Investors need to know Ten has game plan and can stick to it

COME Thursday morning when Ten's relatively new chief executive, James Warburton, makes his first truly public outing to the media and analysts, he will be forgiven for feeling a bit nervous.

COME Thursday morning when Ten's relatively new chief executive, James Warburton, makes his first truly public outing to the media and analysts, he will be forgiven for feeling a bit nervous.

Investors who over the past year have seen the share price tumble from $1.40 to about 80? today will be asking: What went wrong and, more importantly, how can it be fixed?

The bad news from the results was largely dealt with in a trading update earlier this year when the company announced earnings and net profits for the half-year to February would be down by about 40 per cent.

It was a searing baptism of fire for Warburton, who had only been in the job six weeks, but who could quite rightly claim, should he choose to do so, that this all happened before his arrival.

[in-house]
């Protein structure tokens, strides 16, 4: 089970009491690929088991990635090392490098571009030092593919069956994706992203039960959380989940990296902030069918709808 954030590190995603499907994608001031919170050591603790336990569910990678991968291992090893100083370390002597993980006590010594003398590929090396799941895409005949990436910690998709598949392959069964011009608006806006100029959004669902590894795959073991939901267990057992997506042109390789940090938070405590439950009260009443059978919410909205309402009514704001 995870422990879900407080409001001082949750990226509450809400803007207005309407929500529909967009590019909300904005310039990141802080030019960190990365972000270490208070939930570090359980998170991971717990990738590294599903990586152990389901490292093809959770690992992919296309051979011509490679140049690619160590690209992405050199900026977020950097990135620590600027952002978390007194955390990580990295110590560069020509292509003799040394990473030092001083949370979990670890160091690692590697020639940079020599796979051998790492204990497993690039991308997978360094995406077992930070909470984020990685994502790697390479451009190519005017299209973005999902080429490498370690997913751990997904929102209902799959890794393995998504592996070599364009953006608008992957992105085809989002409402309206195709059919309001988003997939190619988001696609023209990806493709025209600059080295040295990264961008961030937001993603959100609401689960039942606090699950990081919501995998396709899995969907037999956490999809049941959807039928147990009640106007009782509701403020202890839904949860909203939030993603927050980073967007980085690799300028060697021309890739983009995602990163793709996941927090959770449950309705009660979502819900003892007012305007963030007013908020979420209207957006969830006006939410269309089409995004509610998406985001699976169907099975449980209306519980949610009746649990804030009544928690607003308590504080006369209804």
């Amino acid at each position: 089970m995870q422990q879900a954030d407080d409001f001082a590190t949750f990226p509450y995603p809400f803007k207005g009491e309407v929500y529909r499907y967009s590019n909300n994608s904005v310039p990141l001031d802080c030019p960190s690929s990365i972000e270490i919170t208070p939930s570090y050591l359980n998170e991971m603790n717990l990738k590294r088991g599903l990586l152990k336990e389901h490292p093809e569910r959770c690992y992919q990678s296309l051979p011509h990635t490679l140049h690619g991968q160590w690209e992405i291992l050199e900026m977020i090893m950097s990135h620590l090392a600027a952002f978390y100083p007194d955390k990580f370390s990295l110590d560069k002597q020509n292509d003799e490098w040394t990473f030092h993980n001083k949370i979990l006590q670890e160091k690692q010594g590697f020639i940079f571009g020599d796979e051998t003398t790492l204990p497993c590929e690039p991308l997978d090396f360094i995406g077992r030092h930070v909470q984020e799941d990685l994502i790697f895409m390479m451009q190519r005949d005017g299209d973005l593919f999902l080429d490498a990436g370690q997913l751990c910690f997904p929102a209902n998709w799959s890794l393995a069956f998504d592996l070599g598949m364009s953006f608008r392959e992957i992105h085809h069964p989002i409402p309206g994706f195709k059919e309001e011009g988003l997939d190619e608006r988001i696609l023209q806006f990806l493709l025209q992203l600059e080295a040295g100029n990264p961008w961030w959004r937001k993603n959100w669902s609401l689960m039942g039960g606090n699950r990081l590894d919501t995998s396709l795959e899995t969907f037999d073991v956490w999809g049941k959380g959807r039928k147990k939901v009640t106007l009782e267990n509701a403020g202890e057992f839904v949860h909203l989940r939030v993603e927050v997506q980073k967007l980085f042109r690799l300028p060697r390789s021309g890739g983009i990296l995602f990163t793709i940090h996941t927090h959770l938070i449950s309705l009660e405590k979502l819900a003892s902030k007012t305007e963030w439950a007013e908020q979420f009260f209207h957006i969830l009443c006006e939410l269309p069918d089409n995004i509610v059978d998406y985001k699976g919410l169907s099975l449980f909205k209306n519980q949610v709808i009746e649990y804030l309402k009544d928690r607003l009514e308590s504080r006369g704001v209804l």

But investors will want to look forward and specifically at the trading outlook for the TV ad market, in particular the metropolitan market that makes up 90 per cent of Ten's earnings. Questions will inevitably be asked about what Ten would do if it sold its outdoor ad business, Eye Corp, which CBA is valuing at $122 million. Then pay down its $400 million debt or, as some are speculating, use the money to buy the non-executive chairman, Lachlan Murdoch's, 50 per cent stake in radio business DMG Radio, which operates the Nova and Classic Rock brands?

They will also want to know more about what Mr Warburton plans to do to shore-up his schedule, and stop the drift of viewers away from its primary channel that has lost more viewers than its rivals year on year. Total prime-time audiences on Ten have shrunk by 7 per cent while Nine is flat and Seven is up 14 per cent.

After a year of uncertainty, which included the departure of its chief executive and the arrival of heavyweight investors such as Lachlan Murdoch, James Packer and Gina Rinehart, they are looking for signs the company has a plan and will stick to it.